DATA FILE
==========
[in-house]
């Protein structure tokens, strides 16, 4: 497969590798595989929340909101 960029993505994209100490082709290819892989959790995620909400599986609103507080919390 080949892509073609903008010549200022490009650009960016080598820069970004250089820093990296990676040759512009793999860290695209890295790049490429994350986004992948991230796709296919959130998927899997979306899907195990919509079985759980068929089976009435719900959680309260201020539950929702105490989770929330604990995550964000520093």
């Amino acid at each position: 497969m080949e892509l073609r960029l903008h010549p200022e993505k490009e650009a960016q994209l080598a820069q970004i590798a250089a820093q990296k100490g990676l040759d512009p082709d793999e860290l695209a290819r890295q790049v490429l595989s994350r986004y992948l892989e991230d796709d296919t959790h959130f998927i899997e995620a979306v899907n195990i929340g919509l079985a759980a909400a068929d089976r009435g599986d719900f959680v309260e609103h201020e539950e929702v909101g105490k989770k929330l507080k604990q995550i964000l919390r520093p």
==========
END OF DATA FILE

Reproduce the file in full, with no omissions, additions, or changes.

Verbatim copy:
[in-house]
């Protein structure tokens, strides 16, 4: 497969590798595989929340909101 960029993505994209100490082709290819892989959790995620909400599986609103507080919390 080949892509073609903008010549200022490009650009960016080598820069970004250089820093990296990676040759512009793999860290695209890295790049490429994350986004992948991230796709296919959130998927899997979306899907195990919509079985759980068929089976009435719900959680309260201020539950929702105490989770929330604990995550964000520093």
């Amino acid at each position: 497969m080949e892509l073609r960029l903008h010549p200022e993505k490009e650009a960016q994209l080598a820069q970004i590798a250089a820093q990296k100490g990676l040759d512009p082709d793999e860290l695209a290819r890295q790049v490429l595989s994350r986004y992948l892989e991230d796709d296919t959790h959130f998927i899997e995620a979306v899907n195990i929340g919509l079985a759980a909400a068929d089976r009435g599986d719900f959680v309260e609103h201020e539950e929702v909101g105490k989770k929330l507080k604990q995550i964000l919390r520093p």